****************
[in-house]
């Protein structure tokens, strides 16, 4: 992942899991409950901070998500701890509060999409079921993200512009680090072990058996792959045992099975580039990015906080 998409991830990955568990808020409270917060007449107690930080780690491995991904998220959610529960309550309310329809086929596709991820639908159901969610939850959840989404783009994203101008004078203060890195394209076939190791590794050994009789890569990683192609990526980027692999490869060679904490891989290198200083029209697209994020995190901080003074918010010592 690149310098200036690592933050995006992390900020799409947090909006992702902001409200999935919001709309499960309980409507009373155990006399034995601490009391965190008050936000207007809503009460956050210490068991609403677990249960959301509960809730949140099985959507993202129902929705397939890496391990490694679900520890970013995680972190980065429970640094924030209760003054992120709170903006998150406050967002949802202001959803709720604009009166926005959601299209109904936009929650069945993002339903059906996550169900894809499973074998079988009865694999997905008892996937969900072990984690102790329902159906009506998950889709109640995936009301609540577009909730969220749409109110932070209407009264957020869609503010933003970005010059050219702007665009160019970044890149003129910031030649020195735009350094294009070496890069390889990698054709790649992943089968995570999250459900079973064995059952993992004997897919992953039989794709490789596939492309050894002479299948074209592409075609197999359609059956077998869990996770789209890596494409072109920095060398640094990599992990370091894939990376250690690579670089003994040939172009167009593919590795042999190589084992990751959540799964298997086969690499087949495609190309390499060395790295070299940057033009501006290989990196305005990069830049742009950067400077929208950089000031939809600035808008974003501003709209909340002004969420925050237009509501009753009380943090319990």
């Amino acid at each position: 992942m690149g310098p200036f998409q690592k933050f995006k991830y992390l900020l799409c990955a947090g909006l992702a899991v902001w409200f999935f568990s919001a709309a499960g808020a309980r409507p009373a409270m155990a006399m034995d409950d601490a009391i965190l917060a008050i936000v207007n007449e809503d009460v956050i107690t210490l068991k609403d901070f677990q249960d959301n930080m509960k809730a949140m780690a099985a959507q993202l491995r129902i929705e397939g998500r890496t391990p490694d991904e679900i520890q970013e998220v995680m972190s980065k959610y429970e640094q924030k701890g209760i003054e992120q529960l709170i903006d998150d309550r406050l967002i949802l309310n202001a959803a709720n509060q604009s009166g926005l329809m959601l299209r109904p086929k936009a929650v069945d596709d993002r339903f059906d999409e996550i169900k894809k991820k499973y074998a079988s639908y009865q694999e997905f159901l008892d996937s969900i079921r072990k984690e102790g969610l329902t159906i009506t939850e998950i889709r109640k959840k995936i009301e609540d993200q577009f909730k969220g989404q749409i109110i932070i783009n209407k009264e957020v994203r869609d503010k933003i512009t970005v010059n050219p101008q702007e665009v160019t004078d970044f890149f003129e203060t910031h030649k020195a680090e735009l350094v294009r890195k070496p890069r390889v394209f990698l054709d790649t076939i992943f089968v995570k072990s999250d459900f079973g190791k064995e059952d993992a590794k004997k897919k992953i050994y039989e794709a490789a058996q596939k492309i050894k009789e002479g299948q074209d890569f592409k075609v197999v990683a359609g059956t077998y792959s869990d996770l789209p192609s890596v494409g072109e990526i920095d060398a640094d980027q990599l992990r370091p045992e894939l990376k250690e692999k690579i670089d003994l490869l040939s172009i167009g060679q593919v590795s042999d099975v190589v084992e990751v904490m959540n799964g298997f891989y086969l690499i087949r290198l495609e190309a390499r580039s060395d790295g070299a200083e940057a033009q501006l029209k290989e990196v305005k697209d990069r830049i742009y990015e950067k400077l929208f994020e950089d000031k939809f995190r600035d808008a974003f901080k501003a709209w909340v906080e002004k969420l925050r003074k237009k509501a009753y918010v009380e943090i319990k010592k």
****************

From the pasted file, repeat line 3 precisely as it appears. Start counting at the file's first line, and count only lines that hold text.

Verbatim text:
């Amino acid at each position: 992942m690149g310098p200036f998409q690592k933050f995006k991830y992390l900020l799409c990955a947090g909006l992702a899991v902001w409200f999935f568990s919001a709309a499960g808020a309980r409507p009373a409270m155990a006399m034995d409950d601490a009391i965190l917060a008050i936000v207007n007449e809503d009460v956050i107690t210490l068991k609403d901070f677990q249960d959301n930080m509960k809730a949140m780690a099985a959507q993202l491995r129902i929705e397939g998500r890496t391990p490694d991904e679900i520890q970013e998220v995680m972190s980065k959610y429970e640094q924030k701890g209760i003054e992120q529960l709170i903006d998150d309550r406050l967002i949802l309310n202001a959803a709720n509060q604009s009166g926005l329809m959601l299209r109904p086929k936009a929650v069945d596709d993002r339903f059906d999409e996550i169900k894809k991820k499973y074998a079988s639908y009865q694999e997905f159901l008892d996937s969900i079921r072990k984690e102790g969610l329902t159906i009506t939850e998950i889709r109640k959840k995936i009301e609540d993200q577009f909730k969220g989404q749409i109110i932070i783009n209407k009264e957020v994203r869609d503010k933003i512009t970005v010059n050219p101008q702007e665009v160019t004078d970044f890149f003129e203060t910031h030649k020195a680090e735009l350094v294009r890195k070496p890069r390889v394209f990698l054709d790649t076939i992943f089968v995570k072990s999250d459900f079973g190791k064995e059952d993992a590794k004997k897919k992953i050994y039989e794709a490789a058996q596939k492309i050894k009789e002479g299948q074209d890569f592409k075609v197999v990683a359609g059956t077998y792959s869990d996770l789209p192609s890596v494409g072109e990526i920095d060398a640094d980027q990599l992990r370091p045992e894939l990376k250690e692999k690579i670089d003994l490869l040939s172009i167009g060679q593919v590795s042999d099975v190589v084992e990751v904490m959540n799964g298997f891989y086969l690499i087949r290198l495609e190309a390499r580039s060395d790295g070299a200083e940057a033009q501006l029209k290989e990196v305005k697209d990069r830049i742009y990015e950067k400077l929208f994020e950089d000031k939809f995190r600035d808008a974003f901080k501003a709209w909340v906080e002004k969420l925050r003074k237009k509501a009753y918010v009380e943090i319990k010592k």